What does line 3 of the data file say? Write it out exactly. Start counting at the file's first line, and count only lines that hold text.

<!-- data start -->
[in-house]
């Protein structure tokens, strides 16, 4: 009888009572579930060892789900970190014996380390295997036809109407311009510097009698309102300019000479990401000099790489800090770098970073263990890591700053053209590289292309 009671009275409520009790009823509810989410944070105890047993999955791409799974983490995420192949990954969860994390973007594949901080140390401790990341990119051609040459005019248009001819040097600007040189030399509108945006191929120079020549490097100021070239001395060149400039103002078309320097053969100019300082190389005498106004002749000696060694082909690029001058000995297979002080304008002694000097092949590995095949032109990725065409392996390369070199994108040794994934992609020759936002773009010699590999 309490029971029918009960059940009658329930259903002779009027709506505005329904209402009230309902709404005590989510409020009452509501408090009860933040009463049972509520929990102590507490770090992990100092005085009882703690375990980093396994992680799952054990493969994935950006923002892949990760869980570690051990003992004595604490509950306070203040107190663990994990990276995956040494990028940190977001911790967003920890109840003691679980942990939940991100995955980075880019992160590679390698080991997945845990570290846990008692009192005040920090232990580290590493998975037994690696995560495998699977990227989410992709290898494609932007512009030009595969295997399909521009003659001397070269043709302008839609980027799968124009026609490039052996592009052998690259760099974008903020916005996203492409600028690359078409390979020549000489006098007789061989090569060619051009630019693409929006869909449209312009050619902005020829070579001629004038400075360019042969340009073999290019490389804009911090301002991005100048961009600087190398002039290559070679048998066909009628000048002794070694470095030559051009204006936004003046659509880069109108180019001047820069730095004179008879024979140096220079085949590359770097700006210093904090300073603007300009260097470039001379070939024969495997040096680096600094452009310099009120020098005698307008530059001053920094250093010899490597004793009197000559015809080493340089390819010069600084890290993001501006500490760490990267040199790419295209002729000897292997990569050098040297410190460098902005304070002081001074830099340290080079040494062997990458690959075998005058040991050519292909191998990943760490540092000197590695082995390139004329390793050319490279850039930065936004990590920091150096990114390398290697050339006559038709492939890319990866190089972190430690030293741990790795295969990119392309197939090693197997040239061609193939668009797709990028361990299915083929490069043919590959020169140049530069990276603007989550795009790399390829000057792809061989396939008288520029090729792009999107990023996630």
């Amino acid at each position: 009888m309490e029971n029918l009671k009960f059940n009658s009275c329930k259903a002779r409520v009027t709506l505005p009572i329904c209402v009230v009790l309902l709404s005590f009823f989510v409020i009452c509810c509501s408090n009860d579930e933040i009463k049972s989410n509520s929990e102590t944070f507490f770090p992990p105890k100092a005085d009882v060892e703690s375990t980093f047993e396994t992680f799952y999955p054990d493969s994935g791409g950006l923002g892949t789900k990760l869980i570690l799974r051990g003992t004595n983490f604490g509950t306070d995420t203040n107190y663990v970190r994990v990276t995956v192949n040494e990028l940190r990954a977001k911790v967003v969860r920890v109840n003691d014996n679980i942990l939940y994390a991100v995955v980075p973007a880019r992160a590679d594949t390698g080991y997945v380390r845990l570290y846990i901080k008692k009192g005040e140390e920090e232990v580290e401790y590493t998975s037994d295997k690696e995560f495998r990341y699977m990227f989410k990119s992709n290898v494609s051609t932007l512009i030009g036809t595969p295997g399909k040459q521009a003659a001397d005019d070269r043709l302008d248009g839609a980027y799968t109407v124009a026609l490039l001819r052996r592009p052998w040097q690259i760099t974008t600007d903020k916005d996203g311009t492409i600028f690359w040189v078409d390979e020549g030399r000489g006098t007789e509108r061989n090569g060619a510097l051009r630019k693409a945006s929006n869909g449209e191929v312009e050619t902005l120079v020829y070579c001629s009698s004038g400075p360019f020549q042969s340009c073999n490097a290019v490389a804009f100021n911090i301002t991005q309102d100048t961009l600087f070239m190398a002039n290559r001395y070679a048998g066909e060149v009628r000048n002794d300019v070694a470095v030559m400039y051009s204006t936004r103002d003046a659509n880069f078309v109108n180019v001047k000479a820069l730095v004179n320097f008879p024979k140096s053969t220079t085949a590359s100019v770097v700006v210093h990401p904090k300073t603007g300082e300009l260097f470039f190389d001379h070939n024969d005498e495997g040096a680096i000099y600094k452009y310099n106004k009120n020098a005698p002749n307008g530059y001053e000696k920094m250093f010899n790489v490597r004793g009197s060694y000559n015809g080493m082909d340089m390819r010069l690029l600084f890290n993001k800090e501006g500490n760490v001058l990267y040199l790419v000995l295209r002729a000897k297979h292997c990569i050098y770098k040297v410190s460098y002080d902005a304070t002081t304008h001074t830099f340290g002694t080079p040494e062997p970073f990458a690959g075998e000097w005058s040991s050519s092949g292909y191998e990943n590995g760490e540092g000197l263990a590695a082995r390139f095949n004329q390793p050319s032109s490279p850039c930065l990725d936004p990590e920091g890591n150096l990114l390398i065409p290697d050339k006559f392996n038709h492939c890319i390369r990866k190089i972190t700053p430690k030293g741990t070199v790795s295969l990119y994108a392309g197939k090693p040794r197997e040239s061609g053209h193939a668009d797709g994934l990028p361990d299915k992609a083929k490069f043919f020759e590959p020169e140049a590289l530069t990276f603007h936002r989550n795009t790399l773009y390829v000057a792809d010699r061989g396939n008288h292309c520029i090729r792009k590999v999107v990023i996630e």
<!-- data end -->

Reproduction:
């Amino acid at each position: 009888m309490e029971n029918l009671k009960f059940n009658s009275c329930k259903a002779r409520v009027t709506l505005p009572i329904c209402v009230v009790l309902l709404s005590f009823f989510v409020i009452c509810c509501s408090n009860d579930e933040i009463k049972s989410n509520s929990e102590t944070f507490f770090p992990p105890k100092a005085d009882v060892e703690s375990t980093f047993e396994t992680f799952y999955p054990d493969s994935g791409g950006l923002g892949t789900k990760l869980i570690l799974r051990g003992t004595n983490f604490g509950t306070d995420t203040n107190y663990v970190r994990v990276t995956v192949n040494e990028l940190r990954a977001k911790v967003v969860r920890v109840n003691d014996n679980i942990l939940y994390a991100v995955v980075p973007a880019r992160a590679d594949t390698g080991y997945v380390r845990l570290y846990i901080k008692k009192g005040e140390e920090e232990v580290e401790y590493t998975s037994d295997k690696e995560f495998r990341y699977m990227f989410k990119s992709n290898v494609s051609t932007l512009i030009g036809t595969p295997g399909k040459q521009a003659a001397d005019d070269r043709l302008d248009g839609a980027y799968t109407v124009a026609l490039l001819r052996r592009p052998w040097q690259i760099t974008t600007d903020k916005d996203g311009t492409i600028f690359w040189v078409d390979e020549g030399r000489g006098t007789e509108r061989n090569g060619a510097l051009r630019k693409a945006s929006n869909g449209e191929v312009e050619t902005l120079v020829y070579c001629s009698s004038g400075p360019f020549q042969s340009c073999n490097a290019v490389a804009f100021n911090i301002t991005q309102d100048t961009l600087f070239m190398a002039n290559r001395y070679a048998g066909e060149v009628r000048n002794d300019v070694a470095v030559m400039y051009s204006t936004r103002d003046a659509n880069f078309v109108n180019v001047k000479a820069l730095v004179n320097f008879p024979k140096s053969t220079t085949a590359s100019v770097v700006v210093h990401p904090k300073t603007g300082e300009l260097f470039f190389d001379h070939n024969d005498e495997g040096a680096i000099y600094k452009y310099n106004k009120n020098a005698p002749n307008g530059y001053e000696k920094m250093f010899n790489v490597r004793g009197s060694y000559n015809g080493m082909d340089m390819r010069l690029l600084f890290n993001k800090e501006g500490n760490v001058l990267y040199l790419v000995l295209r002729a000897k297979h292997c990569i050098y770098k040297v410190s460098y002080d902005a304070t002081t304008h001074t830099f340290g002694t080079p040494e062997p970073f990458a690959g075998e000097w005058s040991s050519s092949g292909y191998e990943n590995g760490e540092g000197l263990a590695a082995r390139f095949n004329q390793p050319s032109s490279p850039c930065l990725d936004p990590e920091g890591n150096l990114l390398i065409p290697d050339k006559f392996n038709h492939c890319i390369r990866k190089i972190t700053p430690k030293g741990t070199v790795s295969l990119y994108a392309g197939k090693p040794r197997e040239s061609g053209h193939a668009d797709g994934l990028p361990d299915k992609a083929k490069f043919f020759e590959p020169e140049a590289l530069t990276f603007h936002r989550n795009t790399l773009y390829v000057a792809d010699r061989g396939n008288h292309c520029i090729r792009k590999v999107v990023i996630e």